We’ve seen them on benches, billboards and bus shelters: ads featuring glamour shots of real-estate agents. Weird slogans that promise home sales, and sometimes use the agent’s name in some sort of rhyme. Claims of being in the top one per cent of this or the top earner in that.
Marc McMahon and Bruno Schiavon didn’t like this type of personality-over-property hard sell that was (and really, still is) commonplace in the real-estate business when they were young agents at RE/MAX. When they suggested changing the way clients’ homes were marketed, they were laughed off by the older agents. They were told not to fix a system that was working.
“But people should be asking, ‘What are you doing to sell my home, specifically?’” says Schiavon, sitting with McMahon in the open-concept Cloverdale office of the Foundry Real Estate Co.
What McMahon and Schiavon did was launch their own brokerage where emphasis would be put on selling homes, not themselves. Their faces aren’t even on their business cards. Schiavon says his sales doubled after leaving the big agency and co-founding the Foundry.
“We asked ourselves, what would we do differently?” says Schiavon.
“We needed to give a face-lift to the industry,” says McMahon. “We have to get away from that used-car-salesman image that so many real-estate agents get.”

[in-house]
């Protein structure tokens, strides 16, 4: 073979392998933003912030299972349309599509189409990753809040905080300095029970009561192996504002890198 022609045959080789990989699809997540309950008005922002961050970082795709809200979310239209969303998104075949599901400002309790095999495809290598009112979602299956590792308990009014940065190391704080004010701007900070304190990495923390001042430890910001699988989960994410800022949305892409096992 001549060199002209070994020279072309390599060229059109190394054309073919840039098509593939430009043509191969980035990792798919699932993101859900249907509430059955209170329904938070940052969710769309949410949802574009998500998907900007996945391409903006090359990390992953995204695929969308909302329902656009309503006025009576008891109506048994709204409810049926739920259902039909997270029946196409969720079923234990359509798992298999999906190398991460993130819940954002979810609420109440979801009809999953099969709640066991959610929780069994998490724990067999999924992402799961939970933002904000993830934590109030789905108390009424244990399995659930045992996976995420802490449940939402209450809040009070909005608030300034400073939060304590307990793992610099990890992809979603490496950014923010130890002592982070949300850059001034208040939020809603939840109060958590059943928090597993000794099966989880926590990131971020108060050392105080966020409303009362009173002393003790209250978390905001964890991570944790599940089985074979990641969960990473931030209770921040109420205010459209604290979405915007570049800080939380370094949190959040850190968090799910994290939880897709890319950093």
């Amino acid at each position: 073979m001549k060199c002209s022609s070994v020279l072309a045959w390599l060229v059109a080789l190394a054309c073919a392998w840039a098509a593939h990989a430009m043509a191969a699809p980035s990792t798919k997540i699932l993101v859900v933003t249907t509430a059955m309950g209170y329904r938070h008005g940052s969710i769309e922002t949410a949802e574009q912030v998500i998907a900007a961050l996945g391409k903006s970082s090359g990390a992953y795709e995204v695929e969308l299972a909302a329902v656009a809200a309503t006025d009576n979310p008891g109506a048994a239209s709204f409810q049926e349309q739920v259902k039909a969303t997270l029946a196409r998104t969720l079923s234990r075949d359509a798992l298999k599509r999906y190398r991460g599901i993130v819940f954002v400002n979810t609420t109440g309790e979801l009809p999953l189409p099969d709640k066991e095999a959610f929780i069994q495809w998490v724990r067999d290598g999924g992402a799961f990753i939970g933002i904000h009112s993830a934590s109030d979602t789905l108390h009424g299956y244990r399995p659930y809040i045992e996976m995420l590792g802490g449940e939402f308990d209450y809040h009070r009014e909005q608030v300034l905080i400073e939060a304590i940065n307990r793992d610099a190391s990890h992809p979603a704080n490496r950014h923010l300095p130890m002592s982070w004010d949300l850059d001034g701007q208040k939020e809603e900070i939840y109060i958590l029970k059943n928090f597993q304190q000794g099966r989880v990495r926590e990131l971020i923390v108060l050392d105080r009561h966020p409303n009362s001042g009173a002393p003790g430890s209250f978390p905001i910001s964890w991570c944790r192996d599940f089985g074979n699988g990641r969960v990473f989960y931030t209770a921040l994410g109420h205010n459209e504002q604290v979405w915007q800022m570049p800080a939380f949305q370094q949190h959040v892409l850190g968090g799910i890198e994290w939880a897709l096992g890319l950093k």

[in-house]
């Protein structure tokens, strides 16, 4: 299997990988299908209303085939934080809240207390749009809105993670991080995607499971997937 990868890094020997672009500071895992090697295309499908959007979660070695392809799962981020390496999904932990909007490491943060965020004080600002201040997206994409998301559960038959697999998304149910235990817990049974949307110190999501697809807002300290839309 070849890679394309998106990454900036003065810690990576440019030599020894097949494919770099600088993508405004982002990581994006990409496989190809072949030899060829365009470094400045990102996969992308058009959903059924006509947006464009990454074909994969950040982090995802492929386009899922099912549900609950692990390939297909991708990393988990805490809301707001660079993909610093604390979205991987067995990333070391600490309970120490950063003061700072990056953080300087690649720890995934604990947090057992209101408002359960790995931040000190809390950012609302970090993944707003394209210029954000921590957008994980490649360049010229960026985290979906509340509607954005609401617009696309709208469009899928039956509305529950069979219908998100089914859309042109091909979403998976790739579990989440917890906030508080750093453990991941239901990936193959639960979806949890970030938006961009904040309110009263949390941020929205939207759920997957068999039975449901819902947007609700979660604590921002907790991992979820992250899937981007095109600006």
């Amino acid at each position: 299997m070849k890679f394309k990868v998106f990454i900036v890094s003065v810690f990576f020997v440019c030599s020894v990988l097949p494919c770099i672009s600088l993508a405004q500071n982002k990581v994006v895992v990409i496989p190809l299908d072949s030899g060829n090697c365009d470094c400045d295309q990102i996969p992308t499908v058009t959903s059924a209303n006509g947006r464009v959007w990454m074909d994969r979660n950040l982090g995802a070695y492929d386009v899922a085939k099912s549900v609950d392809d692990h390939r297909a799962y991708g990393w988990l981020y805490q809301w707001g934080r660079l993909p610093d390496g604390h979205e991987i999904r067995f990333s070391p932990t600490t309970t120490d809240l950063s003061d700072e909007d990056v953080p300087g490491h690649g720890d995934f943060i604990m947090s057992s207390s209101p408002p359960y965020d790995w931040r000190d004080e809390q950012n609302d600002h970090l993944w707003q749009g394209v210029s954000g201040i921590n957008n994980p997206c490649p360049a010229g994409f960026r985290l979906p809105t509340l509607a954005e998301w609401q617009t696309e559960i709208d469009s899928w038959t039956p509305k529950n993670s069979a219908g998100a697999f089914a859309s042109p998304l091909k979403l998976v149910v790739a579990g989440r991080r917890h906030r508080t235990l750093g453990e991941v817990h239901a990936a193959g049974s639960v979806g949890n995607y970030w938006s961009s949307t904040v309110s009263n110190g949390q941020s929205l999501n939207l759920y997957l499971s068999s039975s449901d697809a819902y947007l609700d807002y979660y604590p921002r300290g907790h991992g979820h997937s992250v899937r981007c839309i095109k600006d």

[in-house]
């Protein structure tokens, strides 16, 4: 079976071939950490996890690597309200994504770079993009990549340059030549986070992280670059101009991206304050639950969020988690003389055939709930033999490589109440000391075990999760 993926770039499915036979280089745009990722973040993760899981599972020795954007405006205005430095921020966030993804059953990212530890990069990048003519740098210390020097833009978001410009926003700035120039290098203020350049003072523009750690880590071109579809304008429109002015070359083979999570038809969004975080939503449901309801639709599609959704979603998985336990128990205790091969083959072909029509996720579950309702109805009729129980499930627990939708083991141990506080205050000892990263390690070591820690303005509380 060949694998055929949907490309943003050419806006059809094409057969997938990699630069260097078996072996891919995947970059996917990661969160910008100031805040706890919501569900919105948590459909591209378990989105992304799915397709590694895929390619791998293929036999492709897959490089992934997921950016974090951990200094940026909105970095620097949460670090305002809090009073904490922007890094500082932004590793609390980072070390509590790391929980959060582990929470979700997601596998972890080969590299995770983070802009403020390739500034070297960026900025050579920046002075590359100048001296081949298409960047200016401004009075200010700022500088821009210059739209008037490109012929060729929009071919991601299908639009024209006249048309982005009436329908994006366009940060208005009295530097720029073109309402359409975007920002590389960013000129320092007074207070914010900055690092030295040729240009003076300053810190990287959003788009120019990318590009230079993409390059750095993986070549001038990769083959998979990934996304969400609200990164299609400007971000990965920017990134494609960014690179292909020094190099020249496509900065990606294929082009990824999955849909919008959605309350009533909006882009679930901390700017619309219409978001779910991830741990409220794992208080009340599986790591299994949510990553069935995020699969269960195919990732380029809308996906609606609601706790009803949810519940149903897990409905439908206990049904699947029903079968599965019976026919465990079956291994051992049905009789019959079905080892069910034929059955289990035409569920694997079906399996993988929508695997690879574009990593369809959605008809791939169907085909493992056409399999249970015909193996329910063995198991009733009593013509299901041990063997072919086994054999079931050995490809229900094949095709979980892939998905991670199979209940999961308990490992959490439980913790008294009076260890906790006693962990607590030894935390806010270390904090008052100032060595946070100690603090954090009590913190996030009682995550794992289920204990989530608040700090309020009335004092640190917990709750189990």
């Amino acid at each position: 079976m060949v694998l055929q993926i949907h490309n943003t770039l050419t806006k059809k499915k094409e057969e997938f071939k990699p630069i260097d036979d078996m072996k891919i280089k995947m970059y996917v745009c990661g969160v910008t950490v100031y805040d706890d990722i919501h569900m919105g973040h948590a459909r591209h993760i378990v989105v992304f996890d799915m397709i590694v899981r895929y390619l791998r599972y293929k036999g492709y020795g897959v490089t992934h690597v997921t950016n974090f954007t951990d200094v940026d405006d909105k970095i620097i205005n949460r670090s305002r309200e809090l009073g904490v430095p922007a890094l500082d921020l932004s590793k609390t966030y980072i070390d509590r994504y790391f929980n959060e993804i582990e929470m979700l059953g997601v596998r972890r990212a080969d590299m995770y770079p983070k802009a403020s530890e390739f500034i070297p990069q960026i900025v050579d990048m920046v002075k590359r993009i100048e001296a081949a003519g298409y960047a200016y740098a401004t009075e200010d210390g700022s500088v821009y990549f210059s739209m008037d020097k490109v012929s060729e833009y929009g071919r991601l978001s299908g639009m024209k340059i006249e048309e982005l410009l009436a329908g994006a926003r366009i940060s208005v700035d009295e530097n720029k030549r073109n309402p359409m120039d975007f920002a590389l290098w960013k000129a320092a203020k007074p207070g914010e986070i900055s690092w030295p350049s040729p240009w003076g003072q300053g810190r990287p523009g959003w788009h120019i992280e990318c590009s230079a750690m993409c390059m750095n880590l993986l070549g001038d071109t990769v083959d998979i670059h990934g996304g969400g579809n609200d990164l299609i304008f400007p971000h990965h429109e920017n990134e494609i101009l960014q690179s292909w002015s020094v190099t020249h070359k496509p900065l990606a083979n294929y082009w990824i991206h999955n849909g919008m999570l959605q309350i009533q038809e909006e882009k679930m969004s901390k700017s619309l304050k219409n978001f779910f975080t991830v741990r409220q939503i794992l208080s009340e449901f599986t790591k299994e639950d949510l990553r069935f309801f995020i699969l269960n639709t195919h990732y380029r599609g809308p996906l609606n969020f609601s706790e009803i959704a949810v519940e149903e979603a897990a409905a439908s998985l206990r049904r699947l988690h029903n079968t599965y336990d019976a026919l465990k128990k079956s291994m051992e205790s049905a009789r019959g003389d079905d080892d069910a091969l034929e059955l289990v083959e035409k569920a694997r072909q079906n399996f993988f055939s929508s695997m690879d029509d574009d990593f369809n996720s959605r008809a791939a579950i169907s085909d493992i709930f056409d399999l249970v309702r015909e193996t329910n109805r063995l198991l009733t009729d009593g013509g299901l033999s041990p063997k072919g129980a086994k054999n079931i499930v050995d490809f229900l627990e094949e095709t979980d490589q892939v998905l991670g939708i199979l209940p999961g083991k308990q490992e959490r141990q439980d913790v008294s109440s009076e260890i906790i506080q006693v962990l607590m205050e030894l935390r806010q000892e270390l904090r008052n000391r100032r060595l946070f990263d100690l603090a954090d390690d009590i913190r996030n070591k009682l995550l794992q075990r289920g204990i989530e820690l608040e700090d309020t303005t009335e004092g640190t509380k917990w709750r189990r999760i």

The Foundry also bought the bestedmontonhomesearch.com website, part of McMahon and Schiavon’s philosophy not to try and do things themselves when others can do it better. It was better to take on the expertise of an experienced web venture, rather than start from scratch.
In an industry where agents bounce from broker- age to brokerage, Foundry is one of the few to offer benefits to employees.
And The Foundry works in conjunction with the Earth Group, run by Top 40 Under 40 alumni Matt Moreau and Kori Chilibeck. The Earth Group uses proceeds from water, coffee and tea sales to help fund ventures with the United Nations Food Programme. So, when a home sells, the Foundry gives the new owners an Earth gift box, and lets them know that they are supporting food, clean water and shelter for children abroad.
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This article appears in the Winter 2022 issue of Edify.